Andy Warhol was an artist, celebrity, and icon. He is a household name and yet, mysterious. Warhol was an incredibly prolific photographer, printmaker, designer and painter, and his work is instantly recognizable as part of our cultural lexicon. But who was Warhol when not behind – and in front of – the camera, and what really happened at the Factory?

Newport Art Museum has brought a selection of Warhol’s work right here to Newport, and will dive into his career, life at the Factory, and legacy through programming dedicating to deciphering the man behind the lens. “Andy Warhol: Big Shot,” now on view through Dec. 20, is the artist’s third exhibition at the Art Museum, his first was a group show in honor of gallery owner Leo Castelli in 1977, and second was “Andy Warhol’s Children’s Show” in 1985. This exhibition focuses on Warhol’s photographic work and specifically his Polaroids, for which he used a Polaroid Big Shot and an SX-70 camera. Taken to document his art and aid in his drawing for ads, make self-portraits, and create portraits that would become studies for silkscreen prints and paintings, Polaroids were at the heart of Warhol’s work.

In celebration of the show, Newport Art Museum will host a virtual Curator Conversation with Senior Curator Dr. Francine Weiss on Wednesday, Oct. 14 at 5:30 p.m. This lively and illuminating conversation will feature John W. Smith, Director of the RISD Museum and previously Assistant Director of collections and exhibitions at The Andy Warhol Museum, and Vincent Fremont, who worked at the Factory with Warhol for nearly 20 years and is co-founder of the Warhol Foundation, and will shed some light on who Warhol was when he was not behind or in front of the camera. The talk is live, held on Zoom, and followed by Q&A with the presenters. Tickets are $10 for Museum members and $15 for general admission. Registration is required to access the Zoom presentation, and is available at

Newport Art Museum members are also invited to experience “Andy Warhol: Big Shot” during two exclusive guided tours led by Executive Director Norah Diedrich. Tours are being offered Thursday, Oct. 22 at 5:30 p.m. and Thursday, Nov. 19 at 5:30 p.m., are free for Museum members, and reservations are required. Space is limited in accordance with state-issued COVID-19 guidelines. Museum members are invited for a behind the scenes look and complimentary drink during these exclusive tours. Registration is required and is available at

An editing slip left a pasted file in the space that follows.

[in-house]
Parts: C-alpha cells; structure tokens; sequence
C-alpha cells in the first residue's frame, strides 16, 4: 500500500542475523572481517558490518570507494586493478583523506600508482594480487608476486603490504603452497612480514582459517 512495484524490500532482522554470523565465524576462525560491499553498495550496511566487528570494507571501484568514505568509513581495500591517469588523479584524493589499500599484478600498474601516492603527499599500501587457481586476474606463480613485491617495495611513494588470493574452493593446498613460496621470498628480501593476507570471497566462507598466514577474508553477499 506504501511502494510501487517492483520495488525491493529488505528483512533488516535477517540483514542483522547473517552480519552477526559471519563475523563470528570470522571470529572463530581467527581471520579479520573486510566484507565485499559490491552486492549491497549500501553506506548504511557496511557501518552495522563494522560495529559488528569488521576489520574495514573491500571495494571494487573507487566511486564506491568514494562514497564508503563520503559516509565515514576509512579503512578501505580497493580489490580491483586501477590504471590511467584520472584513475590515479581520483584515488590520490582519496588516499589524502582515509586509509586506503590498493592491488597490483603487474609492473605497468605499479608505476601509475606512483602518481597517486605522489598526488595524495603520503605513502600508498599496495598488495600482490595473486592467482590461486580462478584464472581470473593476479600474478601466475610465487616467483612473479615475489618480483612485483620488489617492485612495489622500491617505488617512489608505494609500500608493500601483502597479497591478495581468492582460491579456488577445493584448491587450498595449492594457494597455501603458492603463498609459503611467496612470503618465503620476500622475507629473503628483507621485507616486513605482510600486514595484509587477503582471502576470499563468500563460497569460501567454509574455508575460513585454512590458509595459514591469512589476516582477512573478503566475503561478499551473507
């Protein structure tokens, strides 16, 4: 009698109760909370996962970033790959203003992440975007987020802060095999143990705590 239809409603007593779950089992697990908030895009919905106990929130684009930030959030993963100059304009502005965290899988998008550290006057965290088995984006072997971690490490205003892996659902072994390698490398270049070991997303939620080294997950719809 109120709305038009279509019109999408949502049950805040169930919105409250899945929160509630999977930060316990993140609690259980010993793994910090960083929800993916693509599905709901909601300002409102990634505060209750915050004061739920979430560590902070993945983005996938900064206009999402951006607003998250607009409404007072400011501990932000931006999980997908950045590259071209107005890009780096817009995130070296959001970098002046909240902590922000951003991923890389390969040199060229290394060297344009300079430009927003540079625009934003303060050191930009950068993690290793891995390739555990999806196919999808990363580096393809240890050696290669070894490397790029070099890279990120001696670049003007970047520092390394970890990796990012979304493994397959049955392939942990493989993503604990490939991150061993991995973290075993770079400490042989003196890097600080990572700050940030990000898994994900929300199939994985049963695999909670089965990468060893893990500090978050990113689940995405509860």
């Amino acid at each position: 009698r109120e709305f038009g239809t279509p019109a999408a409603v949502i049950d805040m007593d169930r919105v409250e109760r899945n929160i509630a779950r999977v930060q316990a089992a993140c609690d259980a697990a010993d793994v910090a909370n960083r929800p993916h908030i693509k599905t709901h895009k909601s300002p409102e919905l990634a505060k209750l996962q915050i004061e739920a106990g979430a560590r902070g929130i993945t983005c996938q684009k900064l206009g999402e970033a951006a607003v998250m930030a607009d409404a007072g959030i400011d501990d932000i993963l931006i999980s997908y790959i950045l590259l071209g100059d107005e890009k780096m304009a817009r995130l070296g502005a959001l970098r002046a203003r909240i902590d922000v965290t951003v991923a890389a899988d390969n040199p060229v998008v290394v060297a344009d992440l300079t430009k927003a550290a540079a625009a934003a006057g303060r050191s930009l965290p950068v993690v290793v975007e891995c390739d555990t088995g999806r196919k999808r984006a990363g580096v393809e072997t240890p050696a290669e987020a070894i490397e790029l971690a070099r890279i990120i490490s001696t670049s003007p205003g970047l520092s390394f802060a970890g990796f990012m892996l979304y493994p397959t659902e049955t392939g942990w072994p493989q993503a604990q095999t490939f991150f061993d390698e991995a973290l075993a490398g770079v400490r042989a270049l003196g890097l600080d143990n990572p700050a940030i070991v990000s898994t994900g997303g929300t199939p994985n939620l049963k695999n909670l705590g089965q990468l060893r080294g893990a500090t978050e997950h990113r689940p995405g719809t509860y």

All visitors are invited to enjoy the Museum and grounds Tuesday – Saturday from 10 a.m.-4 p.m., Sundays from noon-5 p.m., and Thursday evenings until 7 p.m. during Museum late nights. By extending Thursday hours, the Museum offers visitors additional opportunities to enjoy time in the galleries, experience the transformative and restorative power of art, and foster lifelong museum-going habits. In 2019, the Museum changed its admission policy to extend free admission to young persons up to age 17, encouraging families with children and teens to experience Museum visits together. In addition, the Newport Art Museum was the second Museum in RI to become a member of Museums for All, a national program through the Institute of Museum and Library Sciences, which offers each Electronic Benefits Transfer (EBT) card holder up to four free adult admissions to the Museum.

“Extended museum hours, free admission for students 17 years and younger, and our participation in Museums for All enable greater access to all our museum has to offer,” said Norah Diedrich, executive director of the Newport Art Museum. “There is a certain magic that happens in our galleries when people connect with the works of art – and each other, so welcome.”

More information on exhibitions and events – both in person and virtual – can be found at and by following the Museum on Instagram @newportartmuseum.

“At the Museum,” provided by the Newport Art Museum, appears each month in The Daily News and online at For more information, call (401) 848-8200.